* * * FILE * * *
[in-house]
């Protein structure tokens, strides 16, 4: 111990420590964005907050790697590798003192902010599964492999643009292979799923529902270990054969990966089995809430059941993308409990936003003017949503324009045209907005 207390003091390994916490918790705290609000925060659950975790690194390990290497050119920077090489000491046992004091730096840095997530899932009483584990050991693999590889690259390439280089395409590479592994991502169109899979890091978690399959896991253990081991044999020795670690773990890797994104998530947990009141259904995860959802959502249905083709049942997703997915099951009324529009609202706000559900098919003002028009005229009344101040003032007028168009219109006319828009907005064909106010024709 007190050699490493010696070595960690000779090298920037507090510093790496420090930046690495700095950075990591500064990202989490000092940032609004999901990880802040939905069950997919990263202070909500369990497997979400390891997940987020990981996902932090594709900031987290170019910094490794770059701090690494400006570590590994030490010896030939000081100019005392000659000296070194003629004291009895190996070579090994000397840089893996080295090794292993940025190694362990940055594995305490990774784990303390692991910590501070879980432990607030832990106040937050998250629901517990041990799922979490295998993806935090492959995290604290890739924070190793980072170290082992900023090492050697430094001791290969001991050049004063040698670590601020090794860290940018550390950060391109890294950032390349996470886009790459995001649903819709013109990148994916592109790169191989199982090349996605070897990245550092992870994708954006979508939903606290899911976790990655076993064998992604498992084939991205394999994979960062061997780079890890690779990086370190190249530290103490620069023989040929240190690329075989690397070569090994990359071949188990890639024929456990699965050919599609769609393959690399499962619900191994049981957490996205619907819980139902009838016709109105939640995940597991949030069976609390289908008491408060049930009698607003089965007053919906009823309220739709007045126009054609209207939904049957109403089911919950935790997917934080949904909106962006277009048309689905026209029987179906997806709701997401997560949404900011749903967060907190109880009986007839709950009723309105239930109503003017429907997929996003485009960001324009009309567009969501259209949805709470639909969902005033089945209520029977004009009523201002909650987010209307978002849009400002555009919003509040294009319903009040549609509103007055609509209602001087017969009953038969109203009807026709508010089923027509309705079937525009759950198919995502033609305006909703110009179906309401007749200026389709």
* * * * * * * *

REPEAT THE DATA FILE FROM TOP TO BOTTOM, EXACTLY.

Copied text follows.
[in-house]
């Protein structure tokens, strides 16, 4: 111990420590964005907050790697590798003192902010599964492999643009292979799923529902270990054969990966089995809430059941993308409990936003003017949503324009045209907005 207390003091390994916490918790705290609000925060659950975790690194390990290497050119920077090489000491046992004091730096840095997530899932009483584990050991693999590889690259390439280089395409590479592994991502169109899979890091978690399959896991253990081991044999020795670690773990890797994104998530947990009141259904995860959802959502249905083709049942997703997915099951009324529009609202706000559900098919003002028009005229009344101040003032007028168009219109006319828009907005064909106010024709 007190050699490493010696070595960690000779090298920037507090510093790496420090930046690495700095950075990591500064990202989490000092940032609004999901990880802040939905069950997919990263202070909500369990497997979400390891997940987020990981996902932090594709900031987290170019910094490794770059701090690494400006570590590994030490010896030939000081100019005392000659000296070194003629004291009895190996070579090994000397840089893996080295090794292993940025190694362990940055594995305490990774784990303390692991910590501070879980432990607030832990106040937050998250629901517990041990799922979490295998993806935090492959995290604290890739924070190793980072170290082992900023090492050697430094001791290969001991050049004063040698670590601020090794860290940018550390950060391109890294950032390349996470886009790459995001649903819709013109990148994916592109790169191989199982090349996605070897990245550092992870994708954006979508939903606290899911976790990655076993064998992604498992084939991205394999994979960062061997780079890890690779990086370190190249530290103490620069023989040929240190690329075989690397070569090994990359071949188990890639024929456990699965050919599609769609393959690399499962619900191994049981957490996205619907819980139902009838016709109105939640995940597991949030069976609390289908008491408060049930009698607003089965007053919906009823309220739709007045126009054609209207939904049957109403089911919950935790997917934080949904909106962006277009048309689905026209029987179906997806709701997401997560949404900011749903967060907190109880009986007839709950009723309105239930109503003017429907997929996003485009960001324009009309567009969501259209949805709470639909969902005033089945209520029977004009009523201002909650987010209307978002849009400002555009919003509040294009319903009040549609509103007055609509209602001087017969009953038969109203009807026709508010089923027509309705079937525009759950198919995502033609305006909703110009179906309401007749200026389709």